Eastern European pessimism
By Sandy Guthrie22 July 2015
Having reached new highs in 2014, the outlook for the Eastern European construction market is not looking as positive, according to the EECFA Summer Forecast.
The construction forecasting research co-operation of eight Eastern European national research institutions – Bulgaria, Croatia, Romania, Russia, Slovenia, Serbia, Turkey and Ukraine – found that Russia was the main country dragging the figures down, but that Ukraine was also responsible.
It said that Turkey and the Balkan countries would not be able to counterbalance the expected loss.
Looking at building construction in Turkey, EECFA’s projected scenario was “a soft landing”, with smaller annual growth rates than in the recent past, and it said it was maintaining its earlier forecast of some small setbacks in the residential market on the horizon.
Led by Romania, the mood in the Balkan countries was said to be heading into more optimistic territory.
EECFA said, “After many years of a depressed state, the recovery is definitely unfolding. At the other end, Russia and Turkey, where growth returned soon after 2009, and markets have expanded since then, the mood is turning towards the pessimistic.”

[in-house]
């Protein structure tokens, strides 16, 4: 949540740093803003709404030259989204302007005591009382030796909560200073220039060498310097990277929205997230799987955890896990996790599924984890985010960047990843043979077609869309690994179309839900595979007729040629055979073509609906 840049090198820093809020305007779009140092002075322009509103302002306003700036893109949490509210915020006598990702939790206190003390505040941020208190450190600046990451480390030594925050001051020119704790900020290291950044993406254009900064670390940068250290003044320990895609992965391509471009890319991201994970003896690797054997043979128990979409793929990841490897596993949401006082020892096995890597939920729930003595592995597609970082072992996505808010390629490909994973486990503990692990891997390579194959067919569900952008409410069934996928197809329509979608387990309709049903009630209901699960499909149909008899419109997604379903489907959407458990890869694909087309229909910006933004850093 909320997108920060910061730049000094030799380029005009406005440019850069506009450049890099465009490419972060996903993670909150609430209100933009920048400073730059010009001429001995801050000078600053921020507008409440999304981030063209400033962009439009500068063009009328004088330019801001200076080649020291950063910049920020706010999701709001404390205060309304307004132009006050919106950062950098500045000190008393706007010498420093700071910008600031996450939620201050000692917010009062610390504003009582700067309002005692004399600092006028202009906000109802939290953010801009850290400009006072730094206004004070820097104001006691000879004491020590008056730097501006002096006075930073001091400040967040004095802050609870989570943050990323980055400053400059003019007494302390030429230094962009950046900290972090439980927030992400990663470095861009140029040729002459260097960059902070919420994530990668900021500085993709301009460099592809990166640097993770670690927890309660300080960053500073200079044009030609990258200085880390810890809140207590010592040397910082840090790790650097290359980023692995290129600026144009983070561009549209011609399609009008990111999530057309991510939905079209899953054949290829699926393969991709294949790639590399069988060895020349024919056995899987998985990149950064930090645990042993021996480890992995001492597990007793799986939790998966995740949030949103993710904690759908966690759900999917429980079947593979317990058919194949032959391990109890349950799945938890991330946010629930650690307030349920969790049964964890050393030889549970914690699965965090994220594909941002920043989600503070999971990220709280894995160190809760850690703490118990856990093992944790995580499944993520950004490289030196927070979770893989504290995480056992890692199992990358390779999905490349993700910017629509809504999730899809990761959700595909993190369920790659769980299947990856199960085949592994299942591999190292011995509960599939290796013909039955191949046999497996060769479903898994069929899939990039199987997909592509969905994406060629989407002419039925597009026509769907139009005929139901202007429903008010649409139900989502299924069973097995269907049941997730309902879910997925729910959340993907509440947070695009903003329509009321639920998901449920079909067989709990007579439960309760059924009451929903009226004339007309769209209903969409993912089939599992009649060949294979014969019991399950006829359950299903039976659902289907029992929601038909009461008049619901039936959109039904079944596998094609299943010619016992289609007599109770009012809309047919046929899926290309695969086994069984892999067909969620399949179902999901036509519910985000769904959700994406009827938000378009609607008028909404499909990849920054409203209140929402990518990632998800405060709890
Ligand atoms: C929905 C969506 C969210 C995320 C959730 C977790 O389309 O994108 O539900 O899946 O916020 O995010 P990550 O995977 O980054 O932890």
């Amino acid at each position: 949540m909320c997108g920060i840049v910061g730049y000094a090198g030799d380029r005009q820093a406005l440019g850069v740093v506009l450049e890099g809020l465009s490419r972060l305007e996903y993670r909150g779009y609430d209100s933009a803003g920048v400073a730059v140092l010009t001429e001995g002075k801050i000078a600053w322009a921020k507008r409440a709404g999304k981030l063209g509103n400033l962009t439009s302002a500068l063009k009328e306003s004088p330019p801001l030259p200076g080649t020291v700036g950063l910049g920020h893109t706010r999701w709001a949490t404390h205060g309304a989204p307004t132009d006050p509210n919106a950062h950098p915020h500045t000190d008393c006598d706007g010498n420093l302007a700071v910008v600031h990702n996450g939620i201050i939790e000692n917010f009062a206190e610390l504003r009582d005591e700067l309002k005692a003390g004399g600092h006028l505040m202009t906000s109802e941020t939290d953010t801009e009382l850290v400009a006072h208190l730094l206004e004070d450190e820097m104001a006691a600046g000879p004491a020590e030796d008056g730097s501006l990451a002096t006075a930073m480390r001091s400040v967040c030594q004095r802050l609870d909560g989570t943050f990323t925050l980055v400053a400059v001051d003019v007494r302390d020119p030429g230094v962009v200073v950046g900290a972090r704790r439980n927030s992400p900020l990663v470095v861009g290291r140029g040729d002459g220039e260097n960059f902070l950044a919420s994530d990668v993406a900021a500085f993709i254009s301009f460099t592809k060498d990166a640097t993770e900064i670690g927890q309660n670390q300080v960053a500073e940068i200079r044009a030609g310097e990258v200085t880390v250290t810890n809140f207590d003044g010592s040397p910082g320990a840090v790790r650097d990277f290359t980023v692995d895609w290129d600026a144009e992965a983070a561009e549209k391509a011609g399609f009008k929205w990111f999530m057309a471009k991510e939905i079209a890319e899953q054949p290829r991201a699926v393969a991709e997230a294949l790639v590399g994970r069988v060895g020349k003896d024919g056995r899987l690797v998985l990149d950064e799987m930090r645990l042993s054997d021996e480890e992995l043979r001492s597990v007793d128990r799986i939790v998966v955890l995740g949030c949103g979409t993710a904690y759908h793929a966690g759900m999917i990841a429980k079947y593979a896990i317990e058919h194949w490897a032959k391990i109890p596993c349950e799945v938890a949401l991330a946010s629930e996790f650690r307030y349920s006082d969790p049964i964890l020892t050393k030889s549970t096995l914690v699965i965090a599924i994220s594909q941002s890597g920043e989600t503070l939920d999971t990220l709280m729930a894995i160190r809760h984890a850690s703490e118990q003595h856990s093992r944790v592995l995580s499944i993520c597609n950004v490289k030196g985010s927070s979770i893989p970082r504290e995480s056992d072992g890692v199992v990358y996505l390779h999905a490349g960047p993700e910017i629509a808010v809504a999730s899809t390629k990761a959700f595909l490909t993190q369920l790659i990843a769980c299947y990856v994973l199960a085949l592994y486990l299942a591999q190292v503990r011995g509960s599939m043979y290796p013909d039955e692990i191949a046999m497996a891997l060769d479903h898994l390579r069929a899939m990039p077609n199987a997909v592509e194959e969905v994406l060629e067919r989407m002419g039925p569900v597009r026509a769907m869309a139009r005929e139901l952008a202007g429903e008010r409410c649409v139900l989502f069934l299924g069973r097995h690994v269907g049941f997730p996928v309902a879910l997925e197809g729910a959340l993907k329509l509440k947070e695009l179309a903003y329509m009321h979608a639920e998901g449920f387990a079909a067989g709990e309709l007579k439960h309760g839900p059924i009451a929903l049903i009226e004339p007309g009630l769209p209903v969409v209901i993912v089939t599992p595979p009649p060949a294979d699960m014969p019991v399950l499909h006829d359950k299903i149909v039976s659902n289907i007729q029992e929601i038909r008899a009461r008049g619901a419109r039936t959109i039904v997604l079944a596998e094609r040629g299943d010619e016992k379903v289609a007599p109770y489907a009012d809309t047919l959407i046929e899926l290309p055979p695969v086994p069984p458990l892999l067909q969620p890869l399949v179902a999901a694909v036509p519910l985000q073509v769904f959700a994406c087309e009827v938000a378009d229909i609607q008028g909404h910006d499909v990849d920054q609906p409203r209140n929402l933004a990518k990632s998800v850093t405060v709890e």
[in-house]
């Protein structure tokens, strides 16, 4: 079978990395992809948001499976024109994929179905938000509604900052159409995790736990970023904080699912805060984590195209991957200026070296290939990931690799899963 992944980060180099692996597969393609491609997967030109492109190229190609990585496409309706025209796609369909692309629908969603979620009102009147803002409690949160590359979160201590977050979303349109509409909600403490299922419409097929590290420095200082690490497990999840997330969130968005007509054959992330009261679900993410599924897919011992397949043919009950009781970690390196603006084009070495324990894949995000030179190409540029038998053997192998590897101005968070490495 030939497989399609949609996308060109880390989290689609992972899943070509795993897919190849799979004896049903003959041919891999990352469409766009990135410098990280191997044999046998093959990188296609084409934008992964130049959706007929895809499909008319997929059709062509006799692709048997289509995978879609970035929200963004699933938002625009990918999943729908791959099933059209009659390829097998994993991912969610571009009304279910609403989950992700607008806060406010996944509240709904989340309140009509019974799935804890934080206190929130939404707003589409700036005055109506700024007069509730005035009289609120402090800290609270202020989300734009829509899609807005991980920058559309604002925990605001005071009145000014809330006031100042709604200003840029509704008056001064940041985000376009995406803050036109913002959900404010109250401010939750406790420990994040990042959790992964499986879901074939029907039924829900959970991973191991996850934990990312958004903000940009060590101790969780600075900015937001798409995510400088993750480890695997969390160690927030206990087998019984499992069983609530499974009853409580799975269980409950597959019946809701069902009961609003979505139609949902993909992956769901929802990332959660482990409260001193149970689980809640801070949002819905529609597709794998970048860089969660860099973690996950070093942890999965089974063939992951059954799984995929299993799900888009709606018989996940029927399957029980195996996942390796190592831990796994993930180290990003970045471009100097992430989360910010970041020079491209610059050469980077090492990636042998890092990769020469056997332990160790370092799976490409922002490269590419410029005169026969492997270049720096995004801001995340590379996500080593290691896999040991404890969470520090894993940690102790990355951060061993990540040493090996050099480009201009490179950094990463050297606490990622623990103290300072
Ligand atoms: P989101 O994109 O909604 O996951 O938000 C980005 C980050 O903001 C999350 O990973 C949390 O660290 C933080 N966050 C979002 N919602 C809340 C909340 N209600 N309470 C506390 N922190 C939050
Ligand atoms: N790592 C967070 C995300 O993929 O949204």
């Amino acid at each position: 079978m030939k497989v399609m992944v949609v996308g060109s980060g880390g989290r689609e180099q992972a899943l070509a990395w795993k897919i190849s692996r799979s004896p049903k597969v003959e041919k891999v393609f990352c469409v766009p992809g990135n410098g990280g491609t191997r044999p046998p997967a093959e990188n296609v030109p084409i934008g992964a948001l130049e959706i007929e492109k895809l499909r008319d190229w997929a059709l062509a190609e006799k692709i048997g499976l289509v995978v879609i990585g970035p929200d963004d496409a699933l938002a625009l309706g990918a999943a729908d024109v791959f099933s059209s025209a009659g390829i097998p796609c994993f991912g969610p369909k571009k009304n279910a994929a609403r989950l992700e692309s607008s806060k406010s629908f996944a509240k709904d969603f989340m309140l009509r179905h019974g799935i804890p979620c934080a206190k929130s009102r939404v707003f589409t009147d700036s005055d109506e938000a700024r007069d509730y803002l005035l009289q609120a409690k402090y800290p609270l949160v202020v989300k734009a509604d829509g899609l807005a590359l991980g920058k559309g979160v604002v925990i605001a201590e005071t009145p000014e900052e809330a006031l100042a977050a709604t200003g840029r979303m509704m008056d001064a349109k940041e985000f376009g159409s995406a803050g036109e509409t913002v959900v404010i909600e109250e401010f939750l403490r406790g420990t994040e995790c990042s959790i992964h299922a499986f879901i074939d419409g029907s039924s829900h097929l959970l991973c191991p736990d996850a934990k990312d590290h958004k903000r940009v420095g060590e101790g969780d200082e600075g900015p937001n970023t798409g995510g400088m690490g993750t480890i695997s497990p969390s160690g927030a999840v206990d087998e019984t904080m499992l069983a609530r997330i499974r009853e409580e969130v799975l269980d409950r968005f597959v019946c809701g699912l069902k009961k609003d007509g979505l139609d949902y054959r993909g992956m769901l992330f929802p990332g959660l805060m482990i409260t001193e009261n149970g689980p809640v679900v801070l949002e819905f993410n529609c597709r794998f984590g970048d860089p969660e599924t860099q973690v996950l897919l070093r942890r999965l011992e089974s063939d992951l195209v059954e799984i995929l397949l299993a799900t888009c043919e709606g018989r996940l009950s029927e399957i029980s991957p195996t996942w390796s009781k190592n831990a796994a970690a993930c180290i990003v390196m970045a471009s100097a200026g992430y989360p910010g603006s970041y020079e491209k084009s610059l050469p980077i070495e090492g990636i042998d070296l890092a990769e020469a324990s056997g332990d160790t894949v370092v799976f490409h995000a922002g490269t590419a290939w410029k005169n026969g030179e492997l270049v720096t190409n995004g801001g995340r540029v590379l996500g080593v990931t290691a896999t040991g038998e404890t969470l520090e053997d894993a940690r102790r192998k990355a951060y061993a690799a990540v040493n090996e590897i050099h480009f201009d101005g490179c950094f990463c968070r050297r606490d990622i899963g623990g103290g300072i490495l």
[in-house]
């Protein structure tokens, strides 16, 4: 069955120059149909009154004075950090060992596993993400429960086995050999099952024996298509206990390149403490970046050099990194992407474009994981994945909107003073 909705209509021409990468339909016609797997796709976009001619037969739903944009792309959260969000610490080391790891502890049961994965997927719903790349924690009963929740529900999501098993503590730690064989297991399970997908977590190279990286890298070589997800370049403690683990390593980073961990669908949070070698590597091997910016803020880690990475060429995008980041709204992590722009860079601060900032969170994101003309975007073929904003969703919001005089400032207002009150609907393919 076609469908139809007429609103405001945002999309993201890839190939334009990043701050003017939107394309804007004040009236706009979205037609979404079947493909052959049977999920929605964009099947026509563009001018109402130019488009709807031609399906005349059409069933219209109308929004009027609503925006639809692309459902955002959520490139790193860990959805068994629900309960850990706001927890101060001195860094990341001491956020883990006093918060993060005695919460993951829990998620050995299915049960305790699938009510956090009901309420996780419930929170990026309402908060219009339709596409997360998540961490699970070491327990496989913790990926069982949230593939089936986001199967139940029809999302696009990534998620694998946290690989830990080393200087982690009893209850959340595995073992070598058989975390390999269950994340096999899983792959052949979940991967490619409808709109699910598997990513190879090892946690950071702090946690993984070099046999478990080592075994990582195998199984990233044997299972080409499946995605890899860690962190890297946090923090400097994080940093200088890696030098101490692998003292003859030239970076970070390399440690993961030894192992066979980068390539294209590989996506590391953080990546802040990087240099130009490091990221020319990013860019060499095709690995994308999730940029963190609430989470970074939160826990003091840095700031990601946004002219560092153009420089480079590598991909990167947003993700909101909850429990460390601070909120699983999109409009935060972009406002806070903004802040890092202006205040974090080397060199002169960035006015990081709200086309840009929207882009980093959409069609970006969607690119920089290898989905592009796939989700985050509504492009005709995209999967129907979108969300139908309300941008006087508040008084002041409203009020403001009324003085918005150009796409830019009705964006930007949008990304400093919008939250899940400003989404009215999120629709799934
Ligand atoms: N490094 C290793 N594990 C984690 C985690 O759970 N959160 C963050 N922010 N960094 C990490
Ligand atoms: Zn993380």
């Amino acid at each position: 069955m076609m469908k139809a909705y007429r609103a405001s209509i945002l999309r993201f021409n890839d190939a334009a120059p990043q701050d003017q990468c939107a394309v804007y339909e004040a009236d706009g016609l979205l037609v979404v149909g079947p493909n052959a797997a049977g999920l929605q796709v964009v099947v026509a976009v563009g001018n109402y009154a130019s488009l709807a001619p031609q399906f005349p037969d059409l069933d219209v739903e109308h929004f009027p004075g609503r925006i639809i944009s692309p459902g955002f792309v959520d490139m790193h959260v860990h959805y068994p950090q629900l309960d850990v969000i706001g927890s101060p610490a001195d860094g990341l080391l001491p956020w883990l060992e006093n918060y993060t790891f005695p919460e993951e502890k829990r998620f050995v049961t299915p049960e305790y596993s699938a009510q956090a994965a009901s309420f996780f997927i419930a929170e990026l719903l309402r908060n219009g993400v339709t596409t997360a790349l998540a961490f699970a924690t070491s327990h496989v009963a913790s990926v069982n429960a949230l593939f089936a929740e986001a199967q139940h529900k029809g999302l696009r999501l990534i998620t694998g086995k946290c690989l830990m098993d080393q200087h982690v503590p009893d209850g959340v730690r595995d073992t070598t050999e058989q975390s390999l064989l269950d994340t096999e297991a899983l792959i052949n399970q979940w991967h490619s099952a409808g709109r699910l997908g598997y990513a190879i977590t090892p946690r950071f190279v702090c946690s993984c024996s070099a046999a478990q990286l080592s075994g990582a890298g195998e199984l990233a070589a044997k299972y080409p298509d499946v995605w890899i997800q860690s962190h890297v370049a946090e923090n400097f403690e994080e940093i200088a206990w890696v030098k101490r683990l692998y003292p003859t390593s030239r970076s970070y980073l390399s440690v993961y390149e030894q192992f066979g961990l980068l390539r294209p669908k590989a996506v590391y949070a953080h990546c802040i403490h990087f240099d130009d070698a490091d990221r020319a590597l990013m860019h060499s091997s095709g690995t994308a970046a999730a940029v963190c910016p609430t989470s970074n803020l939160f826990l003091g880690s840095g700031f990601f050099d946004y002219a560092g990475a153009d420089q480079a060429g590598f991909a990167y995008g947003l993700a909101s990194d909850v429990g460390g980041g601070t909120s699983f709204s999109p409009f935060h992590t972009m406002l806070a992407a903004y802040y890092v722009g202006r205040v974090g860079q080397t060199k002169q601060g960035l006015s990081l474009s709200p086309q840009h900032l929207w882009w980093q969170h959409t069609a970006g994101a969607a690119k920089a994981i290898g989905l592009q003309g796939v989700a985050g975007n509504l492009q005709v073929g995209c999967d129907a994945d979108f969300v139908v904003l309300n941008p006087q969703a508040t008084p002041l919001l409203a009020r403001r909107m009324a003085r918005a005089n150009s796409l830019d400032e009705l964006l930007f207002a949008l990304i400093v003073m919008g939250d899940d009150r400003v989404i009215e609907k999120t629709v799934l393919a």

In Turkey, there is no growth predicted, but in Russia two negative years are projected for the building construction market.
Although facing a negative outlook, EECFA said Ukraine was more of a hybrid of the positive and negative groupings. It said the country had been affected by a series of crises since 2009, but added that different, coinciding factors, had led to the residential market looking lively in 2014. EECFA said that forecasting this segment had caused it the most contemplation.
“Examining the possible scenarios on the residential construction market in Russia and Ukraine,” said EECFA, “we think that the path will be quite different.
“Although the economic slowdown is less severe in Russia, the market segment could see a bigger drop – in the short- to mid-term – than the one in Ukraine.”
It said the reasons lay in the different states of the segments in the two countries, and the way the drivers that led them to this state were changing because of the shock that had been experienced.
EECFA pointed out that the 1.12 million dwellings completed last year in Russia was a very high level even in relative terms. This represented a 1.8% renewal rate – housing completion per housing stock – which is the second highest in Europe after Turkey. On the other hand, it reported that in Ukraine, the renewal ratio last year was only 0.5% – the lowest third in Europe.
It said that from that level, it expected the market to shrink moderately this year.